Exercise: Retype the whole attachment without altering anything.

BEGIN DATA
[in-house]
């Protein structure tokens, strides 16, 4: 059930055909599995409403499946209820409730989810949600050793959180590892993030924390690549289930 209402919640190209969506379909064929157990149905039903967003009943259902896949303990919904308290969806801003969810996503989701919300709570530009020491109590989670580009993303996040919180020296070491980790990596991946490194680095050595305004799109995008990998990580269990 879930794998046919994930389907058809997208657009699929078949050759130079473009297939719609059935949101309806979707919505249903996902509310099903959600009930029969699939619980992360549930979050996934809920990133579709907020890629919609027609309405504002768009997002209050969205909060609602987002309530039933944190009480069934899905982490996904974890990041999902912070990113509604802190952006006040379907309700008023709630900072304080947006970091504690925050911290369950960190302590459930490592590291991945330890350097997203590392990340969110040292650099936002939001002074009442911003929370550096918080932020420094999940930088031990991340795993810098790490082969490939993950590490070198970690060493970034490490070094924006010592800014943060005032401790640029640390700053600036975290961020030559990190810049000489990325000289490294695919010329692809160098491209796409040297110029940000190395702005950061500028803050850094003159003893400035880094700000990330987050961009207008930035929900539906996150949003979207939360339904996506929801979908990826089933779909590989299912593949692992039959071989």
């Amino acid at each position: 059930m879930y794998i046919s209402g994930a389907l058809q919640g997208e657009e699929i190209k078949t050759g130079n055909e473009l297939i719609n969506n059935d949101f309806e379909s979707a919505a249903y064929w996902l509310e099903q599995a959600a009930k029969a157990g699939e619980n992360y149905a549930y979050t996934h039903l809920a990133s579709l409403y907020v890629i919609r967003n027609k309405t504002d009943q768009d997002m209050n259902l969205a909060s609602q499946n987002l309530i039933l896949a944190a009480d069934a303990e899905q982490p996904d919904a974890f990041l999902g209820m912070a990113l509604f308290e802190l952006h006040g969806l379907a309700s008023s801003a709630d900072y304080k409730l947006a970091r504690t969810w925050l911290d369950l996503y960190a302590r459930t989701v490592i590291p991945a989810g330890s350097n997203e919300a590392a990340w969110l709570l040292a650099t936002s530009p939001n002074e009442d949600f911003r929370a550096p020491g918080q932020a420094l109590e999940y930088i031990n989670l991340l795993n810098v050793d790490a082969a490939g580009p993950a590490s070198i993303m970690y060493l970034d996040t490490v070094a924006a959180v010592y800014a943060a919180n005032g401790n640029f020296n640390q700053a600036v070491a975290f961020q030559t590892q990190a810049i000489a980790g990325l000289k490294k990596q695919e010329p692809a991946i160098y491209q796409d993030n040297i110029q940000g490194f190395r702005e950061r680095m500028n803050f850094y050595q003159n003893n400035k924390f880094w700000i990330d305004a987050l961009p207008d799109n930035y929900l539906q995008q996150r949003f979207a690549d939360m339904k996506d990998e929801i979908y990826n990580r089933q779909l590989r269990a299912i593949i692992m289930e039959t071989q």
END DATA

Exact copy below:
[in-house]
């Protein structure tokens, strides 16, 4: 059930055909599995409403499946209820409730989810949600050793959180590892993030924390690549289930 209402919640190209969506379909064929157990149905039903967003009943259902896949303990919904308290969806801003969810996503989701919300709570530009020491109590989670580009993303996040919180020296070491980790990596991946490194680095050595305004799109995008990998990580269990 879930794998046919994930389907058809997208657009699929078949050759130079473009297939719609059935949101309806979707919505249903996902509310099903959600009930029969699939619980992360549930979050996934809920990133579709907020890629919609027609309405504002768009997002209050969205909060609602987002309530039933944190009480069934899905982490996904974890990041999902912070990113509604802190952006006040379907309700008023709630900072304080947006970091504690925050911290369950960190302590459930490592590291991945330890350097997203590392990340969110040292650099936002939001002074009442911003929370550096918080932020420094999940930088031990991340795993810098790490082969490939993950590490070198970690060493970034490490070094924006010592800014943060005032401790640029640390700053600036975290961020030559990190810049000489990325000289490294695919010329692809160098491209796409040297110029940000190395702005950061500028803050850094003159003893400035880094700000990330987050961009207008930035929900539906996150949003979207939360339904996506929801979908990826089933779909590989299912593949692992039959071989």
């Amino acid at each position: 059930m879930y794998i046919s209402g994930a389907l058809q919640g997208e657009e699929i190209k078949t050759g130079n055909e473009l297939i719609n969506n059935d949101f309806e379909s979707a919505a249903y064929w996902l509310e099903q599995a959600a009930k029969a157990g699939e619980n992360y149905a549930y979050t996934h039903l809920a990133s579709l409403y907020v890629i919609r967003n027609k309405t504002d009943q768009d997002m209050n259902l969205a909060s609602q499946n987002l309530i039933l896949a944190a009480d069934a303990e899905q982490p996904d919904a974890f990041l999902g209820m912070a990113l509604f308290e802190l952006h006040g969806l379907a309700s008023s801003a709630d900072y304080k409730l947006a970091r504690t969810w925050l911290d369950l996503y960190a302590r459930t989701v490592i590291p991945a989810g330890s350097n997203e919300a590392a990340w969110l709570l040292a650099t936002s530009p939001n002074e009442d949600f911003r929370a550096p020491g918080q932020a420094l109590e999940y930088i031990n989670l991340l795993n810098v050793d790490a082969a490939g580009p993950a590490s070198i993303m970690y060493l970034d996040t490490v070094a924006a959180v010592y800014a943060a919180n005032g401790n640029f020296n640390q700053a600036v070491a975290f961020q030559t590892q990190a810049i000489a980790g990325l000289k490294k990596q695919e010329p692809a991946i160098y491209q796409d993030n040297i110029q940000g490194f190395r702005e950061r680095m500028n803050f850094y050595q003159n003893n400035k924390f880094w700000i990330d305004a987050l961009p207008d799109n930035y929900l539906q995008q996150r949003f979207a690549d939360m339904k996506d990998e929801i979908y990826n990580r089933q779909l590989r269990a299912i593949i692992m289930e039959t071989q």